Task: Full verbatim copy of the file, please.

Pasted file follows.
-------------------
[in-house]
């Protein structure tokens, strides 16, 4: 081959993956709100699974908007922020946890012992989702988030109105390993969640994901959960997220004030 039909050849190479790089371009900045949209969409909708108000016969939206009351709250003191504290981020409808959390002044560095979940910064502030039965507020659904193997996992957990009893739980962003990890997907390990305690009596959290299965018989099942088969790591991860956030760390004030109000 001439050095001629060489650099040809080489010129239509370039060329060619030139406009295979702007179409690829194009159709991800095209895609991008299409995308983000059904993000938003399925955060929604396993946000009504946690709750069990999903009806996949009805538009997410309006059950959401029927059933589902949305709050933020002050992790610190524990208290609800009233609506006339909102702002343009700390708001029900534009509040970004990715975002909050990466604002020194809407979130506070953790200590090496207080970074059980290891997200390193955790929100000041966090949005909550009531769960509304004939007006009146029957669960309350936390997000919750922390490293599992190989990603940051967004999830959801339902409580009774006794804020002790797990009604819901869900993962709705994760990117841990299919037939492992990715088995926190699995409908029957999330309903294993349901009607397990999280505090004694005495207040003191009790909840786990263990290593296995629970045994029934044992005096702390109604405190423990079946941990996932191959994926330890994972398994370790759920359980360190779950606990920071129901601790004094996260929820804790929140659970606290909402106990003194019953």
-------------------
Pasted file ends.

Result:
[in-house]
């Protein structure tokens, strides 16, 4: 081959993956709100699974908007922020946890012992989702988030109105390993969640994901959960997220004030 039909050849190479790089371009900045949209969409909708108000016969939206009351709250003191504290981020409808959390002044560095979940910064502030039965507020659904193997996992957990009893739980962003990890997907390990305690009596959290299965018989099942088969790591991860956030760390004030109000 001439050095001629060489650099040809080489010129239509370039060329060619030139406009295979702007179409690829194009159709991800095209895609991008299409995308983000059904993000938003399925955060929604396993946000009504946690709750069990999903009806996949009805538009997410309006059950959401029927059933589902949305709050933020002050992790610190524990208290609800009233609506006339909102702002343009700390708001029900534009509040970004990715975002909050990466604002020194809407979130506070953790200590090496207080970074059980290891997200390193955790929100000041966090949005909550009531769960509304004939007006009146029957669960309350936390997000919750922390490293599992190989990603940051967004999830959801339902409580009774006794804020002790797990009604819901869900993962709705994760990117841990299919037939492992990715088995926190699995409908029957999330309903294993349901009607397990999280505090004694005495207040003191009790909840786990263990290593296995629970045994029934044992005096702390109604405190423990079946941990996932191959994926330890994972398994370790759920359980360190779950606990920071129901601790004094996260929820804790929140659970606290909402106990003194019953």